Our website uses cookies. See our cookies page for information about them and how you can remove or block them. Click here to opt in to our cookies

Creative City Networks Review

Creative City Networks Review

Earlier this year, Creative Scotland commissioned EKOS to study the impact of three creative city networks, Creative Dundee, Creative Edinburgh and Creative Stirling. Each network is independent, focussing on their own distinctive aims and objectives tailored to each of the three cities and has received funding support from Creative Scotland.

The review intended to provide information on the impact of each network on its respective city, identifying potential for future development, and any lessons that might be adopted in other cities.

Summarising the Review 

A summary of the review can be downloaded here and some of the key highlights are included below:

Operational Models

Each of the three projects has evolved a distinctive model, albeit with some common characteristics. In particular, each network shares the following:

  • a broad and inclusive focus that seeks to encourage collaboration right across the spectrum of creative activity;
  • an emphasis on largely informal styles of networking activities and events;
  • a ‘bottom up’ approach that is firmly grounded in the needs of the sector and maintains close connection to the creative community in each city;
  • a strong feel of being ‘of the sector’ rather than ‘for the sector’, a function of fact that those leading each network come themselves from the creative community – this enables a high degree of trust;
  • a commitment to working in partnership across the creative industries and the public sector;  provision of information via digital means;
  • and a focus on signposting to existing business support rather than direct provision.

Impacts

All three projects are reportedly creating benefits for participant businesses and practitioners as well as for their wider constituencies (sector and city). In each base, the feedback from beneficiaries was positive, and it is clear that the networks are providing valuable opportunities for cross-sector networking and facilitating collaboration across disciplines. This is entirely in line with their organisational ambitions.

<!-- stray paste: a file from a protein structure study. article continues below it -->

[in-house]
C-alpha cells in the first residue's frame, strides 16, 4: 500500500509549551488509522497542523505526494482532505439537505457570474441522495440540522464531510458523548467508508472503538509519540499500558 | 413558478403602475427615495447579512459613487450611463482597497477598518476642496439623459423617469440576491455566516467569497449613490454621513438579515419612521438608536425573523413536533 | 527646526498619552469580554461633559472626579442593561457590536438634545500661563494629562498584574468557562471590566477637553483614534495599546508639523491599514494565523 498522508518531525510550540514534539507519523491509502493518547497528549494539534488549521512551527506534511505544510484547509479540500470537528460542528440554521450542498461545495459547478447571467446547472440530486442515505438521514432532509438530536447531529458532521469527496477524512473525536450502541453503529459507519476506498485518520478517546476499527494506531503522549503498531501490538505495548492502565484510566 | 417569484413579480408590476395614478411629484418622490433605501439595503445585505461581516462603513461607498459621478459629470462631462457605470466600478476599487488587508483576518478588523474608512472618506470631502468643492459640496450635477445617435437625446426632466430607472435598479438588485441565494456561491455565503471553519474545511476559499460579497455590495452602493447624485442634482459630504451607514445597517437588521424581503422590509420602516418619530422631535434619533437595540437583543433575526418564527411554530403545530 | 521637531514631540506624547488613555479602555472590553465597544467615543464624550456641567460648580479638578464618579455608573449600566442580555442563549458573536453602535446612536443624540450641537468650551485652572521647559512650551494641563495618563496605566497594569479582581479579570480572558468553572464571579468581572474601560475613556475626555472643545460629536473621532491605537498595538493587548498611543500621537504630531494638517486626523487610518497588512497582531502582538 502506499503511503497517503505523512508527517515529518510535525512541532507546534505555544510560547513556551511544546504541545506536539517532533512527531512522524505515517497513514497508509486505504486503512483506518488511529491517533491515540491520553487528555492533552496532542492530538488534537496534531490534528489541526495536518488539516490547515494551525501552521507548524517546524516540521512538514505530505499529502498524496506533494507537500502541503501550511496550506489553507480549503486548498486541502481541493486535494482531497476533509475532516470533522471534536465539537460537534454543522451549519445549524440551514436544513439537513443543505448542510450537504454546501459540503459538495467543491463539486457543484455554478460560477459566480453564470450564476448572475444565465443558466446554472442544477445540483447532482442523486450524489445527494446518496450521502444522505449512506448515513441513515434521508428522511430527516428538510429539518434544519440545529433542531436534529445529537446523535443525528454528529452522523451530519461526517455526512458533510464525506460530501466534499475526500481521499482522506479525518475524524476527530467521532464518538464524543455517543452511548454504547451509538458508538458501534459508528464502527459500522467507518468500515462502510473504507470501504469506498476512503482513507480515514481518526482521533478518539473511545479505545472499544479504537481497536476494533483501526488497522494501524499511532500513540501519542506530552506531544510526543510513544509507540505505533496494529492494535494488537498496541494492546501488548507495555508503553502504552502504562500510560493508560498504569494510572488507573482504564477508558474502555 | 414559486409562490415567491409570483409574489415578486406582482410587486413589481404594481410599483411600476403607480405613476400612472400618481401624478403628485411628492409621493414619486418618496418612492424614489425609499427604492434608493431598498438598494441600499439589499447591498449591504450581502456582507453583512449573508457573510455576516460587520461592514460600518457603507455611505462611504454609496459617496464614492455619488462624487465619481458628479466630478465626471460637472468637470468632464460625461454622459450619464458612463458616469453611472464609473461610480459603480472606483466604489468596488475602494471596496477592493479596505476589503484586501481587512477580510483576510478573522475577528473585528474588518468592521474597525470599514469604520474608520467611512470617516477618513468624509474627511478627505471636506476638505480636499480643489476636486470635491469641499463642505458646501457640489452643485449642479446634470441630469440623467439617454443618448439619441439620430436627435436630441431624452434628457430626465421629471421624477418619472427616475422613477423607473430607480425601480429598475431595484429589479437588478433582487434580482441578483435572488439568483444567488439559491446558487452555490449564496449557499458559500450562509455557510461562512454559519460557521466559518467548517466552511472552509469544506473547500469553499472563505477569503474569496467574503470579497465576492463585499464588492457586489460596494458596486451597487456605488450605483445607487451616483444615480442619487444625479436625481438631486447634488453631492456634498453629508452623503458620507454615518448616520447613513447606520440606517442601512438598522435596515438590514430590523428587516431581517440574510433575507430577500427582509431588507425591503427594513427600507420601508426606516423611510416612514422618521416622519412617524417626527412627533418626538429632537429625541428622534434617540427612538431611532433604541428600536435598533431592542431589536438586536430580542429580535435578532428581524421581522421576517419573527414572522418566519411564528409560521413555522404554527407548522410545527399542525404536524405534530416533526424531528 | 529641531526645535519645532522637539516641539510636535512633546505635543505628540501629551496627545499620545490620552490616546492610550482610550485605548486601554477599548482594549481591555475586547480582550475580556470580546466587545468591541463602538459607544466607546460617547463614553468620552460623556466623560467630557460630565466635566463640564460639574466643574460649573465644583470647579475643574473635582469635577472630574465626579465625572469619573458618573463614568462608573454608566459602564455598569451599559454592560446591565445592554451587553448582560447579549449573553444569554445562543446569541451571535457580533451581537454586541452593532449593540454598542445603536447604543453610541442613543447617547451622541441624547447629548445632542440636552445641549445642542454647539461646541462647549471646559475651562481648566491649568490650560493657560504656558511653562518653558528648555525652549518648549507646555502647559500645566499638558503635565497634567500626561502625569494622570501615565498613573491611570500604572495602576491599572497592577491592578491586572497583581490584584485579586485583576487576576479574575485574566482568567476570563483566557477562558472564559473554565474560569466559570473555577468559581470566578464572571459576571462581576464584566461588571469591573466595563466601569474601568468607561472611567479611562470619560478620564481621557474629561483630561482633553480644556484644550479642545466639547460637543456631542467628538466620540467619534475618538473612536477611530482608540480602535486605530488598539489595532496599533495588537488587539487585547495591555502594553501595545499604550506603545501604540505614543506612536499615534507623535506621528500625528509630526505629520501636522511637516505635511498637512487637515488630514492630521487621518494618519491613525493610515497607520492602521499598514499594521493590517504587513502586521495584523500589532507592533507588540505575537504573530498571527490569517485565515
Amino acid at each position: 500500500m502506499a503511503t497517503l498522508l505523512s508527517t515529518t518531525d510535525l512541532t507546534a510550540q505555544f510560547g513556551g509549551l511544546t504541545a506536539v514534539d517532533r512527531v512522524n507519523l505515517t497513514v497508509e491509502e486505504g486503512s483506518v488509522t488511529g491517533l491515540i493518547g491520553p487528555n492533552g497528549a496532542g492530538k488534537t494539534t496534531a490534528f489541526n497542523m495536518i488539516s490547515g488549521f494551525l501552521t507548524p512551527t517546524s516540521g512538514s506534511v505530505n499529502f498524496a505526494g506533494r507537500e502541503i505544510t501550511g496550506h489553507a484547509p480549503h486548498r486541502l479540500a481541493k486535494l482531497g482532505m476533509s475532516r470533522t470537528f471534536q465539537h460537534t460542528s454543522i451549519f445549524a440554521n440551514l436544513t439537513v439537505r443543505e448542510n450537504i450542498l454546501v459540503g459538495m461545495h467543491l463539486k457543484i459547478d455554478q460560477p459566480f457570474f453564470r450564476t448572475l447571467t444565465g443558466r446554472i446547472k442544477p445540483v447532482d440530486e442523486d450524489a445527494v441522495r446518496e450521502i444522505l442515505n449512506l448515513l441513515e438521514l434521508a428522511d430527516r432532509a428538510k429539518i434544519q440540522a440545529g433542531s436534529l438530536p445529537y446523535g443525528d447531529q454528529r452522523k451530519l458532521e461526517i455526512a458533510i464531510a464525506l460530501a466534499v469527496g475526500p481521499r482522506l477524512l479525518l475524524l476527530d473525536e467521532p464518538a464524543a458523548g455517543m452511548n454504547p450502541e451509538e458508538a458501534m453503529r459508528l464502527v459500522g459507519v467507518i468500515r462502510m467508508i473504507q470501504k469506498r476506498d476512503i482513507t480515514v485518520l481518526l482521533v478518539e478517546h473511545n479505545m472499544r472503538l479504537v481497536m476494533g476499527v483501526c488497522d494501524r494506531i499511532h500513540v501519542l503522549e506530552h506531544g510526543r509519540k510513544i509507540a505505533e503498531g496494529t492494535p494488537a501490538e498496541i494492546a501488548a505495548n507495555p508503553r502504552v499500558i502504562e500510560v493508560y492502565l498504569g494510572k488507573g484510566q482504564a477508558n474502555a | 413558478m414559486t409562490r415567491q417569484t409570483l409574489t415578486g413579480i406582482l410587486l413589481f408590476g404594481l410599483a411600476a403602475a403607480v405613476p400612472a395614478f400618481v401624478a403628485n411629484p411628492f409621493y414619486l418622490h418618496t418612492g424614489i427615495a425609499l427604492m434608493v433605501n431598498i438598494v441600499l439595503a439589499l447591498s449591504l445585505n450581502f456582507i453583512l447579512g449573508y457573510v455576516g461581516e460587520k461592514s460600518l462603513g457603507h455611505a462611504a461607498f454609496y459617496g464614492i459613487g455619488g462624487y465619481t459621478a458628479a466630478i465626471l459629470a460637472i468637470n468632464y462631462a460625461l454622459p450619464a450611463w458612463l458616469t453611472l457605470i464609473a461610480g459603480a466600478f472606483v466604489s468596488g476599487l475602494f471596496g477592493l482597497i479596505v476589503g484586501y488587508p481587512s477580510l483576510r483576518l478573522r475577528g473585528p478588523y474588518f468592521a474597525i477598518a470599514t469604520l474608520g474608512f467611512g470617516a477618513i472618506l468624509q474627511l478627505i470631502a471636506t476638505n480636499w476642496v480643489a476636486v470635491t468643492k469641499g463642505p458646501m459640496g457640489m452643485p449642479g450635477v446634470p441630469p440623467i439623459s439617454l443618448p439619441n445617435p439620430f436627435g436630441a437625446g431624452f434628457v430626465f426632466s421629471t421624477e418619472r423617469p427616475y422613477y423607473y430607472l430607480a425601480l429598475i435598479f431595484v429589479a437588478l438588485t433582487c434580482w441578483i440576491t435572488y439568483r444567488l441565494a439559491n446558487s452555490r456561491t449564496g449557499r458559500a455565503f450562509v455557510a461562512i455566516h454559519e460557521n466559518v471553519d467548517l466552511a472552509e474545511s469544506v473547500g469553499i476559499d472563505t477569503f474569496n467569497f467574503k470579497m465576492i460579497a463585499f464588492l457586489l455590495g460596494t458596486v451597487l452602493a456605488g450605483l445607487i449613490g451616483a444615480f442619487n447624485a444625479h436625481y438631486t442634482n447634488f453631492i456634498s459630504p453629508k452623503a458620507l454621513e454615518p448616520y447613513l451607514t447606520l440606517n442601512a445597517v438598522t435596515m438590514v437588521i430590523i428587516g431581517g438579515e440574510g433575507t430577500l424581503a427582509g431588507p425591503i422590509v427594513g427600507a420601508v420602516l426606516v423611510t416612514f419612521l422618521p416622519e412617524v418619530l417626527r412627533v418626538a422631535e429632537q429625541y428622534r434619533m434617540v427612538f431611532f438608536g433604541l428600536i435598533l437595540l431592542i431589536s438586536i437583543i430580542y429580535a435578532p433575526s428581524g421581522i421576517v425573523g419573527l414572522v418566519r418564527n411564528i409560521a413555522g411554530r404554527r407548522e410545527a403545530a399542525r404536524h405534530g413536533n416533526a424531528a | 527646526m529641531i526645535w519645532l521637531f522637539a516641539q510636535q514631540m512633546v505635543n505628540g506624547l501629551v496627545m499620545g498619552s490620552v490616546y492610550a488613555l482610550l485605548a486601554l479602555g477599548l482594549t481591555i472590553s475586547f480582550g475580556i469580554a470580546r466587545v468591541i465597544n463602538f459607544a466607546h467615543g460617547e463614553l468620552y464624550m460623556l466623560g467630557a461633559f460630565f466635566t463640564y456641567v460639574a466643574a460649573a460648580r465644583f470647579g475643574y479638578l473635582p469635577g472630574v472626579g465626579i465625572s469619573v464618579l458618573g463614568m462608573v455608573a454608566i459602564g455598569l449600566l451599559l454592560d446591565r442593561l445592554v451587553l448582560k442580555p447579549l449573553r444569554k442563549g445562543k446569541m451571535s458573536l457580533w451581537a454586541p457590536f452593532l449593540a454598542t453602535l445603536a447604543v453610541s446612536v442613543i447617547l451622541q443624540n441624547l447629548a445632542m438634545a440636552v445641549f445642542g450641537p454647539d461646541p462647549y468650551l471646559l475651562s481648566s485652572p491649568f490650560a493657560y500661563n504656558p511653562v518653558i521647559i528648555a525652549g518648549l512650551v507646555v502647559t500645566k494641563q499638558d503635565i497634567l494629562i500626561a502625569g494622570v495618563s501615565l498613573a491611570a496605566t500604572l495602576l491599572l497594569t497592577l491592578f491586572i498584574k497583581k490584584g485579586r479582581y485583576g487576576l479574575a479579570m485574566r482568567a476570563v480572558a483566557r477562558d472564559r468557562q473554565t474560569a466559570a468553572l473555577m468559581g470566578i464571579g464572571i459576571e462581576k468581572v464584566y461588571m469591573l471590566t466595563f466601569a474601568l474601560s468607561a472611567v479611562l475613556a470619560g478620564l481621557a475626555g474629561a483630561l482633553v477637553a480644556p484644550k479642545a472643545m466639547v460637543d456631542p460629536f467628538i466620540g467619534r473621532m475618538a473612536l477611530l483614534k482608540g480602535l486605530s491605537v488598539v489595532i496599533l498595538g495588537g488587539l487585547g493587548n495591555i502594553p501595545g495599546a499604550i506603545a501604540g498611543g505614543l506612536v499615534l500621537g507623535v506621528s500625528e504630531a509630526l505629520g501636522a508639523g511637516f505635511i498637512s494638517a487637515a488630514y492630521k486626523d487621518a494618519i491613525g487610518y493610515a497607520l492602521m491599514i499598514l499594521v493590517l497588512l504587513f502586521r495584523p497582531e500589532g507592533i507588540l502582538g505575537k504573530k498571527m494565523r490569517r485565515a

It is also worth noting that even though economic impact is not an explicit objective of any of the projects, evidence was found of some such benefit, even if modest. This simply underlines the important role of networking in supporting growth in the creative sector.

In fact, this last point is part of the central rationale for these projects, and three issues are important in this respect:

  • contrary to popular myth, the creative process is not a solitary pursuit. It is more often a collaborative effort across disciplines. Networking is an essential means of facilitating this collaboration;
  • innovation is what drives growth and development in the creative industries, and the very process of innovation is also highly collaborative and interdisciplinary. Networking is again crucial in creating the opportunities for innovation to coalesce;
  • the creative industries congregate at regional rather than national levels. It makes good sense to support networking at a local (city) level.

Clearly then the networks are achieving impacts insofar as they are creating the opportunities for knowledge sharing, peer learning and support and collaboration. At the city level, impacts and benefits are far harder to evidence.

To read more from the report, download the summary report: Mapping Three City Networks – A Summary.

Creative City Networks Review Event

During a review event on 10 July 2014, speakers from each of the three networks, network members, Creative Scotland and Jim Galloway, Head of Enterprise and Innovation – Economic Development at City of Edinburgh Council discussed the value of the Creative City Networks.

Below you can watch the video of all talksview the slides and read blogs about each network. You can also read the Storify stream of social stories from the day here.

Watch the speakers

Joe Hall, Creative Stirling
Gillian Easson, Creative Dundee (watch at 08 mins 40 secs)
Janine Matheson, Creative Edinburgh (watch at 17 mins 10 secs) 
Jim Galloway, City of Edinburgh Council  (watch at 30 mins 07 secs)

View the presentation 

View the blogs

View Joe Hall's Creative Stirling Blog
View Gillan Easson's Creative Dundee Blog
View Janine Matheson's Creative Edinburgh Blog 

Contact the Creative City Networks

The Networks are now interested to hear from other networks, locally, nationally and internationally. Each has specific areas of expertise and are keen to share and learn from other similar projects. Please feel to contact the Creative City Networks here.

This article was published on 10 Sep 2014